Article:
Derek V. Smith, CEO of the information broker ChoicePoint, spends plenty of time at the Golf Club of Georgia not far from his home in the Atlanta suburb of Roswell, where he lives with his wife Lisa and their three kids. When Smith isn't being a regular suburban family guy he's doing his bit to keep the whole country safe. How? By selling your private data.

ChoicePoint makes its money by compiling, buying, and selling personal information, including Social Security numbers, arrest records, credit reports, purchase histories and DNA samples. Though the government and law enforcement are big clients, they aren't the only customers responsible for pushing ChoicePoint's revenue above $1 billion last year. Smith sells your data to insurance companies and potential employers doing background checks as well. Also, in a big "oops" moment last year, he sold the personal data of 163,000 people to an alleged crime ring. (The Federal Trade Commission subsequently fined the company $15 million). You can't pay attention to things like background checks on customers when you're stopping terrorism, OK?

And Smith, 51, aims to stop a lot of terrorism. He's the government's go-to guy because ChoicePoint has worked out a neat end-run around the legal limits placed on personal data law enforcement can collect without a court order. For instance, instead of getting a judge's permission to spy on every-body named Mahmoud in Atlanta, the feds can just buy the records from ChoicePoint, including everything from home addresses to their targets' preferred Safeway stores. Plus, ChoicePoint is aggressively beefing up its vast data banks. It absorbed Database Technologies, the very company that provided the inaccurate felon voter list that prevented tens of thousands of minorities from voting in Florida during the disputed 2000 election. But don't worry. Your loss of privacy and anonymity is all part of what it means to be free. "In a free society -- particularly in today's society -- we do not always have the right to anonymity," explained a ChoicePoint news-letter. Don't you feel safer already?

Scariest Polluter: Don Blankenship / CEO of Massey Energy Co.
by David Roberts

America's most brutal environmental despoiler may be West Virginia's Don Blankenship, CEO of Massey Energy Co., the nation's most aggressive practitioner of mountaintop-removal mining. Massey uses explosives to blow off ridge-tops in the southern Appalachians to strip the coal from within the decapitated peak. Then Massey dumps the "overburden" (everything that isn't coal) into the valleys and hollows below. Some blast sites are "recovered" -- that is, hastily filled with a layer of fast-growing grass -- but the destruction is so profound that no forest will again take root.

In areas where mountaintop removal is concentrated, the destruction to water, air quality and property values is so extensive it all but precludes the development of other industry. Coal has locked rural West Virginia into a death spiral. Over 100 billion gallons of slurry -- a toxic black sludge that results from coal being washed with corrosive chemicals -- are stored often less than a mile from houses and schools. The slurry seeps into groundwater and occasionally breaks from behind earthen dams to flood towns below. Locals are regularly showered with coal dust. The black, brackish public water is unfit for consumption or even bathing. Illness is ubiquitous.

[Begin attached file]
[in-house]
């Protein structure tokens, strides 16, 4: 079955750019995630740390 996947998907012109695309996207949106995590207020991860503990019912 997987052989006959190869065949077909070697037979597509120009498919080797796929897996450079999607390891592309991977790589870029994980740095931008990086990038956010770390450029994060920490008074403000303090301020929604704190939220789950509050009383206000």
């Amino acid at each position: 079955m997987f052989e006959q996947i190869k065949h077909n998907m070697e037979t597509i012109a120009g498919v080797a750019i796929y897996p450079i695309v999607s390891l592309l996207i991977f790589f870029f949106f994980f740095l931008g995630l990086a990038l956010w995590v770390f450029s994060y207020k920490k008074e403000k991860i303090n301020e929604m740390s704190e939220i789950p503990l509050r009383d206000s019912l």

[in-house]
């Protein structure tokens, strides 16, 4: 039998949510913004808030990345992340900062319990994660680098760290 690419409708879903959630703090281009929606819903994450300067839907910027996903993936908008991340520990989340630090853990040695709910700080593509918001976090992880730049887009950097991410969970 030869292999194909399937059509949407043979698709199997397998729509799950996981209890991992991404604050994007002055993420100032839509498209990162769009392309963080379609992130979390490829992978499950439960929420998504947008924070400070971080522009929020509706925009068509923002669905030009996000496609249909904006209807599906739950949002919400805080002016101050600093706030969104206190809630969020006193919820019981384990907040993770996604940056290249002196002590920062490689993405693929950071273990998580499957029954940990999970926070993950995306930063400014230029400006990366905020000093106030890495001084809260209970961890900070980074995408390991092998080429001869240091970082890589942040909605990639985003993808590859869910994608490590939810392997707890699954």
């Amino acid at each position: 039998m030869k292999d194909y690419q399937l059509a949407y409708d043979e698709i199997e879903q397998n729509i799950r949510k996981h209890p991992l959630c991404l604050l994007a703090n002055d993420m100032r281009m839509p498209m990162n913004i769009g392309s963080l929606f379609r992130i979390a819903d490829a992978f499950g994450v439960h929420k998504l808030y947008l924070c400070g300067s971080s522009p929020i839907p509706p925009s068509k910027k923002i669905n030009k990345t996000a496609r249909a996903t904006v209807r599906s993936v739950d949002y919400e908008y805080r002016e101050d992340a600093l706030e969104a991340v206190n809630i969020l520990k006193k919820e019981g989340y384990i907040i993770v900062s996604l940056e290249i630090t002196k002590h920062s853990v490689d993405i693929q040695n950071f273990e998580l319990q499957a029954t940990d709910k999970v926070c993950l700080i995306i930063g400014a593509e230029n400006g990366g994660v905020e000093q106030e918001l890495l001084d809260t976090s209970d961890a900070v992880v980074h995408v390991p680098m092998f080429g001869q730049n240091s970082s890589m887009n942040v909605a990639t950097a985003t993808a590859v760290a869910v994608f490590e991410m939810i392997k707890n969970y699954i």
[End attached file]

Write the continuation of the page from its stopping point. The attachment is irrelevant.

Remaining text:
To Blankenship, the human and environmental cost be damned. That the Appalachians are some of the world's oldest mountains and home to what may be the greatest biodiversity of any temperate region in the world seems of little relevance to Massey, and likewise Appalachian culture, with families that date back seven or eight generations on the same land, is being systematically purged from the landscape.

The son of a poor single mother raised in nearby Mingo County, Blankenship ascended the corporate ladder at Massey, ruthlessly suppressed mineworker unions (a mere 3% of Massey employees remain unionized), bullied critics, and essentially underwrote at least one state-wide election through a PAC called "And For the Sake of the Kids." The group ran attack ads aimed at liberal Supreme Court Justice Warren McGraw, who had the gall to rule against Massey in worker compensation cases.

You'd think Blankenship would do better by his neighbors, though he tries. Every year, in the manner of the Mafia under the late John Gotti, Massey funds a lavish Christmas party in a small West Virginia town. "Don" Blankenship arrives in a limo, puts on a Santa hat, and passes out little gifts to the locals -- some of the same people whose ancestral lands he is destroying, whose families he is impoverishing and whose children he is sickening.

Scariest Scientist: Leon Kass / Member of The President's Council on Bioethics
by Clive Thompson